Yes, the Precision Nutrition Level 1 course is worth it for fitness professionals looking to coach nutrition, because of the great practical knowledge you learn in the nutrition coaching sphere.

The Level 1 Nutrition Certification course is a proven system of coaching and nutrition with support from some big names in the fitness and wellness realm.

This program is a science-based approach to coaching and nutrition. The program’s structure is great at giving the learner the essential nutrition concepts in a quick way.

One of the main benefits that Precision Nutrition pushes is the ability to coach as you learn. The information is presented in a way where you can begin effectively applying the concepts to your current coaching practice.

The materials aim to progress in that way to grow your coaching business as you integrate what you learn. You become a certified nutritionist after achieving this cert.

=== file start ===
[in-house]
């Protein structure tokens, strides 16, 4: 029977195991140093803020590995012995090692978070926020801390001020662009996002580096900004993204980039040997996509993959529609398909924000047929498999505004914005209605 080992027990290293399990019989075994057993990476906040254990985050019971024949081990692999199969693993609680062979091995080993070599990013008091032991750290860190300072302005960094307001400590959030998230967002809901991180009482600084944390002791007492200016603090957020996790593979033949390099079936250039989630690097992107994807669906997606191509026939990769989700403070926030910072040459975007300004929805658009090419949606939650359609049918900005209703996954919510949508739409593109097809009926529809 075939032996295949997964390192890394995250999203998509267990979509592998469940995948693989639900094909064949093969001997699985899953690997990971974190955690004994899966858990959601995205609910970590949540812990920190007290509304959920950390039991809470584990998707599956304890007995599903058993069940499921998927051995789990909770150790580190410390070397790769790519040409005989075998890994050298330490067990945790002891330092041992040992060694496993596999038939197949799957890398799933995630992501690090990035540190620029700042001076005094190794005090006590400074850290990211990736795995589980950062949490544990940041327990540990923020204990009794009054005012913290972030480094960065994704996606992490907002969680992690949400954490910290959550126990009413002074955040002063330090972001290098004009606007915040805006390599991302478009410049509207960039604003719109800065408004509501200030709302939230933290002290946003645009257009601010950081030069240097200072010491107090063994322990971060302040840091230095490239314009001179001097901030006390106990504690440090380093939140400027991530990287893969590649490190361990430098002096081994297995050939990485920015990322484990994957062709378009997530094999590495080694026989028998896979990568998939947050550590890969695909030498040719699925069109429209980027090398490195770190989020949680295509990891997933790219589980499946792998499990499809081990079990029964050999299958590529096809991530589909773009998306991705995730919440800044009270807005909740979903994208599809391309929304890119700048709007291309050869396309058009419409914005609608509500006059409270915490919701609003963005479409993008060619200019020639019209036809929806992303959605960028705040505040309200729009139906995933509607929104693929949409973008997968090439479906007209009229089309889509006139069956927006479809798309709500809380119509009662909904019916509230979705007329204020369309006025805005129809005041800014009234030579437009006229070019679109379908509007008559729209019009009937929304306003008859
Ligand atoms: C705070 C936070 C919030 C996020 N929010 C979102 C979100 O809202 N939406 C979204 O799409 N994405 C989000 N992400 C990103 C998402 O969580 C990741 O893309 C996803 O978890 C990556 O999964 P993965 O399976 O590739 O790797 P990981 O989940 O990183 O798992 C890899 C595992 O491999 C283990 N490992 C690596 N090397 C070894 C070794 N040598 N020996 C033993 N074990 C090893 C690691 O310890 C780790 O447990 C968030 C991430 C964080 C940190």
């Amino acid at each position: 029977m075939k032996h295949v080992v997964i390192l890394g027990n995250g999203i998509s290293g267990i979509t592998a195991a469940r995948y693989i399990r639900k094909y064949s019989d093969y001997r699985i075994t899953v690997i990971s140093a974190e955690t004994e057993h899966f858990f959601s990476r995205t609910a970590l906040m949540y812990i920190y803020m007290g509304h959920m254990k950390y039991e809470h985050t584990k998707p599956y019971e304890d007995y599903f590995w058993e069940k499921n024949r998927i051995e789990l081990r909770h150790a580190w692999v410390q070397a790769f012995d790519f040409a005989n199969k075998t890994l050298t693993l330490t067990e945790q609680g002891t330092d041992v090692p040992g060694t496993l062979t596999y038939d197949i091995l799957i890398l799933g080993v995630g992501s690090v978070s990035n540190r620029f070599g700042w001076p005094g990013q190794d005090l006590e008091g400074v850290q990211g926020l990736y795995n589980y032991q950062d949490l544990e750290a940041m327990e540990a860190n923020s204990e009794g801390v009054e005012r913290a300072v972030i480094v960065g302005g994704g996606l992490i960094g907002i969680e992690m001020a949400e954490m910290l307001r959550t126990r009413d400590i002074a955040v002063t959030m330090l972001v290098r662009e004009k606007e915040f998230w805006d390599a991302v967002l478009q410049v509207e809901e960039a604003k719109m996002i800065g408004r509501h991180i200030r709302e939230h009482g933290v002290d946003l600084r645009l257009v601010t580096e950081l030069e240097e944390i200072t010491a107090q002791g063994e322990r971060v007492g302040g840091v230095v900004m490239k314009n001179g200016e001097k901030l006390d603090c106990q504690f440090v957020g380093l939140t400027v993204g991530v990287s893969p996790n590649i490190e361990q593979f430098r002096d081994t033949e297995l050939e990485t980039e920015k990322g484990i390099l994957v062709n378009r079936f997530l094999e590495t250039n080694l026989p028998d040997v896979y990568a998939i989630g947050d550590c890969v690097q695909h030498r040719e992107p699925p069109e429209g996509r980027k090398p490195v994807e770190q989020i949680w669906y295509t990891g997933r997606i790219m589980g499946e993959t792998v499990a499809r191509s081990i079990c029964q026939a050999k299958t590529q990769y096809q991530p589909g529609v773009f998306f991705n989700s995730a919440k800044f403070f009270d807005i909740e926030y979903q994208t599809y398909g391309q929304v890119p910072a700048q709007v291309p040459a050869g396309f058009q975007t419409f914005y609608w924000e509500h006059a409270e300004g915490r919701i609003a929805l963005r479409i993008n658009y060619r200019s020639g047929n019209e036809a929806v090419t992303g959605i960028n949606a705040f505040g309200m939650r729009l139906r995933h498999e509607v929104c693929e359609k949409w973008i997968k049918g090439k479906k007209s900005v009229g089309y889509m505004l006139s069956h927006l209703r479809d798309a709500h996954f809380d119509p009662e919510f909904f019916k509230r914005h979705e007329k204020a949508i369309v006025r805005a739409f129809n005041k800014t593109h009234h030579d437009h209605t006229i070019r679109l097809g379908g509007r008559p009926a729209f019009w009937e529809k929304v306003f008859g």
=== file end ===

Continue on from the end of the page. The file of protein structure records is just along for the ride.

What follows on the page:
Precision Nutrition gets its research and methodology from Ph.D.-level resources and essentially gives a university-level program at a small fraction of that cost. 

This course can count as college credit, and takes the place of a 3-hour course at a university. This speaks to the quality of this certification. 

The Level 1 Certification is not accredited anywhere through an outside organization, which is one of the main negatives. This is mostly due to the exam process for this certificate. It is a bit easy compared to the rest of the industry. 

Normally, the most valued certifications are NCCA accredited, but in this case, Precision Nutrition’s Level 1 is not accredited. Despite these reasons, it is still highly respected.

Precision Nutrition vs other top certifications